Today's spotlight is on Oracle VM VirtualBox, world’s most popular cross-platform virtualization software that enables you
to run multiple operating systems on your Mac, PC, Linux, or Oracle
Solaris machine. Millions of users are using VirtualBox to test, develop, and demonstrate a variety of software on any of their favorite operating systems on one machine.
VirtualBox shines for desktop virtualization, with features that enhance the end-user experience:
- Audio support with Intel High Definition Audio.
- Multi-monitor display.
- Graphics acceleration with OpenGL for Linux, Solaris, Windows; Direct3D for Windows.
- Built-in RDP server for remote graphical console display.
- Record and play back VM console sessions.
- Ease of use: VirtualBox has a simple, but powerful GUI that lets users define, start, stop, suspend, resume, snapshot, edit, clone, import and export virtual machines. A full CLI and API set permits automation, too.
- Shared folders - permits sharing directories/folders between a host system and its guests.
- USB devices passthrough.
features that take advantage of new hardware and can be used to demonstrate very demanding applications as
- Highly scalable guest machines, with up to 32 virtual CPUs and 1TB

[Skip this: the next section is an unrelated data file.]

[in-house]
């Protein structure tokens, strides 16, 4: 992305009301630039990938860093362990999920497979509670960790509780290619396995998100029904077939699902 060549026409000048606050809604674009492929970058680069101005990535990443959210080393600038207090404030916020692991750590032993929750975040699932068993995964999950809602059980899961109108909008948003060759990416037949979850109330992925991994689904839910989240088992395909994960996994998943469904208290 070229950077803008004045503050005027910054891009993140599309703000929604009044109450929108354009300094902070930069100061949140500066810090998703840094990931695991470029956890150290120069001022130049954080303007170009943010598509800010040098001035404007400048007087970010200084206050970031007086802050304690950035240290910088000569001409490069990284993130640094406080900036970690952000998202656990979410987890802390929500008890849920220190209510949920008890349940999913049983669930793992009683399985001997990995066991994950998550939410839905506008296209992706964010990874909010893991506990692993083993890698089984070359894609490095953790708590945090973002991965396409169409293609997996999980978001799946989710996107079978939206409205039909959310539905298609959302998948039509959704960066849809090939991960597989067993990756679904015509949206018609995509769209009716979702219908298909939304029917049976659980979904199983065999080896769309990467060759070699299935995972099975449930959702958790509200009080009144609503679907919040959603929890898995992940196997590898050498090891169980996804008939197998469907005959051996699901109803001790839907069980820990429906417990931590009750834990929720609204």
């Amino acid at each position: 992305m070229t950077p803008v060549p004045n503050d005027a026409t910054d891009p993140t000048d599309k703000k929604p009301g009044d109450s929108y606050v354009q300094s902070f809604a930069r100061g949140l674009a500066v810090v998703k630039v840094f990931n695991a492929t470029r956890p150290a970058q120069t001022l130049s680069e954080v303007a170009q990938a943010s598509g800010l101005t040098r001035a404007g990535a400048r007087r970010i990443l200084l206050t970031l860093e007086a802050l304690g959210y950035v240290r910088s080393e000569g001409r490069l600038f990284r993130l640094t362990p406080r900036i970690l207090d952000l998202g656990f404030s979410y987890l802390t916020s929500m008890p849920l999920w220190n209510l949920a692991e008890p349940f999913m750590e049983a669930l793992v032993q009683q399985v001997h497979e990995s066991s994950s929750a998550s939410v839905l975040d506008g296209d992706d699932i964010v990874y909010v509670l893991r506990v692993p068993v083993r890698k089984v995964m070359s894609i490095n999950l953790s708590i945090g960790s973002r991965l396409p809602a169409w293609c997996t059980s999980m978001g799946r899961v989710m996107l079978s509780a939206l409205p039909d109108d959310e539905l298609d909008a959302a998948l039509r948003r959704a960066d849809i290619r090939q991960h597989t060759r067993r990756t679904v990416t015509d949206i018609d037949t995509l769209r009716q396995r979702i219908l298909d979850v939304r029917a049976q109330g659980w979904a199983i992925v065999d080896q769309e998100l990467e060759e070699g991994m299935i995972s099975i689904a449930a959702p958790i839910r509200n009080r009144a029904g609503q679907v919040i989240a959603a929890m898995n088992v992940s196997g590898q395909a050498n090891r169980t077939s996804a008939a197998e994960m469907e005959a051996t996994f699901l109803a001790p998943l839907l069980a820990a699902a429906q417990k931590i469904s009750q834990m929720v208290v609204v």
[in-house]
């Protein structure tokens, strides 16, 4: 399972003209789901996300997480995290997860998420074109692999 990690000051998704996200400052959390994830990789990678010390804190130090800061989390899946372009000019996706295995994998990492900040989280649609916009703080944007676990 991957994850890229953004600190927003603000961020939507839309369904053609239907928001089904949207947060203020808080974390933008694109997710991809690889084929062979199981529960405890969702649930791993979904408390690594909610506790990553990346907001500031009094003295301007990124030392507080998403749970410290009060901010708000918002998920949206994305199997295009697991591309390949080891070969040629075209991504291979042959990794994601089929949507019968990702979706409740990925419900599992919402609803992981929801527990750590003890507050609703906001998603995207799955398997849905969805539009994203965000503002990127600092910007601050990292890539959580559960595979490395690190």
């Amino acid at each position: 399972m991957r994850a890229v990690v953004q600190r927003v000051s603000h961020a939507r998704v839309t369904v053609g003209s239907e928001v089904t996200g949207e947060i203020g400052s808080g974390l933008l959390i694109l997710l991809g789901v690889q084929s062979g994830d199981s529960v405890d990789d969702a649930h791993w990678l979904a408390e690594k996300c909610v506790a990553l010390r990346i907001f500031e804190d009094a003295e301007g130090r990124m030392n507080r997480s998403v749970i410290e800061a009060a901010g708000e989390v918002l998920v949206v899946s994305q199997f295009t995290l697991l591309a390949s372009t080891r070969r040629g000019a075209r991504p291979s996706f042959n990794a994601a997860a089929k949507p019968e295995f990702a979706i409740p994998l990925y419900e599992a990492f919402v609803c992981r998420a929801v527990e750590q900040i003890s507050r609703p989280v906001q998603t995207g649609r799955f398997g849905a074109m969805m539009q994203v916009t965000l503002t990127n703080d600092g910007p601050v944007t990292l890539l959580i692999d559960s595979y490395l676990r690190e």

- Virtualization with or without VT/x or AMD-V; PAE; EPT/nested page tables; VPID support.
- Permits over 100 virtual disk devices over multiple storage protocols (SAS, SATA, IDE) and contains a built-in iSCSI initiator.
- Up to 8 virtual network devices per guest.
- Page Fusion, allowing real memory sharing with hints for Windows guests.
- Teleportation - live migration of a VM between servers.
Both use categories can benefit from flexible VirtualBox network options: VMs can use bridged networking which makes them full network citizens, VM-only and host-only private networks, or Network Address Translation (NAT) with or without port forwarding. They can be used in a variety of scenarios ranging from simply putting VMs on the network, to creating private virtual network infrastructures that are insulated from the physical network - or can even operate without a physical network.
Some features are particularly attractive to developers: virtual machines can be snapshotted, cloned and
exported as appliances using open virtual machine description data formats.
A popular use case is to distribute demonstration and test environments using VirtualBox appliances,
such as the Oracle VM Hands On Lab and
Oracle OpenStack for Oracle Linux.
Virtual appliances can be imported transparently into VirtualBox, and even imported into Oracle VM Server for production.
Oracle itself, and many other institutions, widely use VirtualBox for this purpose.
You can track new releases of VirtualBox on the News and
Changelog pages at VirtualBox.org.
New versions can be found for personal use at the Downloads page
and at the Oracle VM VirtualBox page,
and available with commercial support.
An active community and forum can be seen at community page.
In summary, Oracle VM VirtualBox is a powerful, widely-used virtualization platform. Simply visit VirtualBox.org to download the software and enjoy using it. Watch this space for announcements about new releases.